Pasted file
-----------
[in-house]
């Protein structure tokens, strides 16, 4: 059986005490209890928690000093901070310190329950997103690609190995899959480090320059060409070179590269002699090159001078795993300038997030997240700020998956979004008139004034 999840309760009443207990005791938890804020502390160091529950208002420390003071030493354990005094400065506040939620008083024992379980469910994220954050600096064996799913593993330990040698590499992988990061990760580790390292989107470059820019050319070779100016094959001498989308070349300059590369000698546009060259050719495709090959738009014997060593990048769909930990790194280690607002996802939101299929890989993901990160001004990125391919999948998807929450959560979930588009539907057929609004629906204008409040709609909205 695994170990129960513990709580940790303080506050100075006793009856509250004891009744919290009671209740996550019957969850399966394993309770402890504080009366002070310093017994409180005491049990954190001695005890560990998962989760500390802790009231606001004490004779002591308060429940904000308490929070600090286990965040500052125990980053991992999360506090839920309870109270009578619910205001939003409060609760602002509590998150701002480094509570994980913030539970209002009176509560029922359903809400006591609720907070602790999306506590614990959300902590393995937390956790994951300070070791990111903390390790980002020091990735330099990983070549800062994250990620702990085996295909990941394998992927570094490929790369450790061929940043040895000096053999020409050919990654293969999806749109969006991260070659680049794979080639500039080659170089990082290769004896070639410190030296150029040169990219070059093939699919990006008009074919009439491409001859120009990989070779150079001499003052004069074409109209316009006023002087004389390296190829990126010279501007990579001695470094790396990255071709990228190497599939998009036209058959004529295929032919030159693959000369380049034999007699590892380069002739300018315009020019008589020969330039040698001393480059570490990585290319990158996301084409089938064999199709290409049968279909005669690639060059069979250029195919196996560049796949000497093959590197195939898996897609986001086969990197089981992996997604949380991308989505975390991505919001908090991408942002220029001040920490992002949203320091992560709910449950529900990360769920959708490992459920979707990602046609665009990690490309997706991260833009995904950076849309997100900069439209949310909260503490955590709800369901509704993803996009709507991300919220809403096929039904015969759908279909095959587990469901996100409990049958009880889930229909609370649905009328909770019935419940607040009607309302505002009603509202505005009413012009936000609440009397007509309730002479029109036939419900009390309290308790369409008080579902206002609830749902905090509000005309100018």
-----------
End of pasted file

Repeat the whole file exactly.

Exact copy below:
[in-house]
């Protein structure tokens, strides 16, 4: 059986005490209890928690000093901070310190329950997103690609190995899959480090320059060409070179590269002699090159001078795993300038997030997240700020998956979004008139004034 999840309760009443207990005791938890804020502390160091529950208002420390003071030493354990005094400065506040939620008083024992379980469910994220954050600096064996799913593993330990040698590499992988990061990760580790390292989107470059820019050319070779100016094959001498989308070349300059590369000698546009060259050719495709090959738009014997060593990048769909930990790194280690607002996802939101299929890989993901990160001004990125391919999948998807929450959560979930588009539907057929609004629906204008409040709609909205 695994170990129960513990709580940790303080506050100075006793009856509250004891009744919290009671209740996550019957969850399966394993309770402890504080009366002070310093017994409180005491049990954190001695005890560990998962989760500390802790009231606001004490004779002591308060429940904000308490929070600090286990965040500052125990980053991992999360506090839920309870109270009578619910205001939003409060609760602002509590998150701002480094509570994980913030539970209002009176509560029922359903809400006591609720907070602790999306506590614990959300902590393995937390956790994951300070070791990111903390390790980002020091990735330099990983070549800062994250990620702990085996295909990941394998992927570094490929790369450790061929940043040895000096053999020409050919990654293969999806749109969006991260070659680049794979080639500039080659170089990082290769004896070639410190030296150029040169990219070059093939699919990006008009074919009439491409001859120009990989070779150079001499003052004069074409109209316009006023002087004389390296190829990126010279501007990579001695470094790396990255071709990228190497599939998009036209058959004529295929032919030159693959000369380049034999007699590892380069002739300018315009020019008589020969330039040698001393480059570490990585290319990158996301084409089938064999199709290409049968279909005669690639060059069979250029195919196996560049796949000497093959590197195939898996897609986001086969990197089981992996997604949380991308989505975390991505919001908090991408942002220029001040920490992002949203320091992560709910449950529900990360769920959708490992459920979707990602046609665009990690490309997706991260833009995904950076849309997100900069439209949310909260503490955590709800369901509704993803996009709507991300919220809403096929039904015969759908279909095959587990469901996100409990049958009880889930229909609370649905009328909770019935419940607040009607309302505002009603509202505005009413012009936000609440009397007509309730002479029109036939419900009390309290308790369409008080579902206002609830749902905090509000005309100018």